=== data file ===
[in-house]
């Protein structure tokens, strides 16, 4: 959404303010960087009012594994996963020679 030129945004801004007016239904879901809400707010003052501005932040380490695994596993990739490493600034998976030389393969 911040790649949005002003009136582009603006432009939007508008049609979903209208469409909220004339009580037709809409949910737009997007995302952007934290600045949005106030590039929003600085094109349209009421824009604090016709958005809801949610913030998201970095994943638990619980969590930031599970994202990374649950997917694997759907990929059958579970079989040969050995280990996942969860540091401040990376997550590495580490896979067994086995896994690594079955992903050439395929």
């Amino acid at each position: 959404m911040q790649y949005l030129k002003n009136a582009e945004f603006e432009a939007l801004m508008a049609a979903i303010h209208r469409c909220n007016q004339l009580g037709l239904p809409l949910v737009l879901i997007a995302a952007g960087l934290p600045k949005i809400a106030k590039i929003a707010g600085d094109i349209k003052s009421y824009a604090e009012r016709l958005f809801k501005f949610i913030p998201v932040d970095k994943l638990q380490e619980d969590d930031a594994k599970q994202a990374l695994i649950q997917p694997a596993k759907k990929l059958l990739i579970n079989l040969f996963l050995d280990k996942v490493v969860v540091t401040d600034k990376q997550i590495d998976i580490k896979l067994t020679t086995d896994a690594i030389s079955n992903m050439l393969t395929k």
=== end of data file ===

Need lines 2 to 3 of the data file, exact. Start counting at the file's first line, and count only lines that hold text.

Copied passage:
């Protein structure tokens, strides 16, 4: 959404303010960087009012594994996963020679 030129945004801004007016239904879901809400707010003052501005932040380490695994596993990739490493600034998976030389393969 911040790649949005002003009136582009603006432009939007508008049609979903209208469409909220004339009580037709809409949910737009997007995302952007934290600045949005106030590039929003600085094109349209009421824009604090016709958005809801949610913030998201970095994943638990619980969590930031599970994202990374649950997917694997759907990929059958579970079989040969050995280990996942969860540091401040990376997550590495580490896979067994086995896994690594079955992903050439395929």
């Amino acid at each position: 959404m911040q790649y949005l030129k002003n009136a582009e945004f603006e432009a939007l801004m508008a049609a979903i303010h209208r469409c909220n007016q004339l009580g037709l239904p809409l949910v737009l879901i997007a995302a952007g960087l934290p600045k949005i809400a106030k590039i929003a707010g600085d094109i349209k003052s009421y824009a604090e009012r016709l958005f809801k501005f949610i913030p998201v932040d970095k994943l638990q380490e619980d969590d930031a594994k599970q994202a990374l695994i649950q997917p694997a596993k759907k990929l059958l990739i579970n079989l040969f996963l050995d280990k996942v490493v969860v540091t401040d600034k990376q997550i590495d998976i580490k896979l067994t020679t086995d896994a690594i030389s079955n992903m050439l393969t395929k």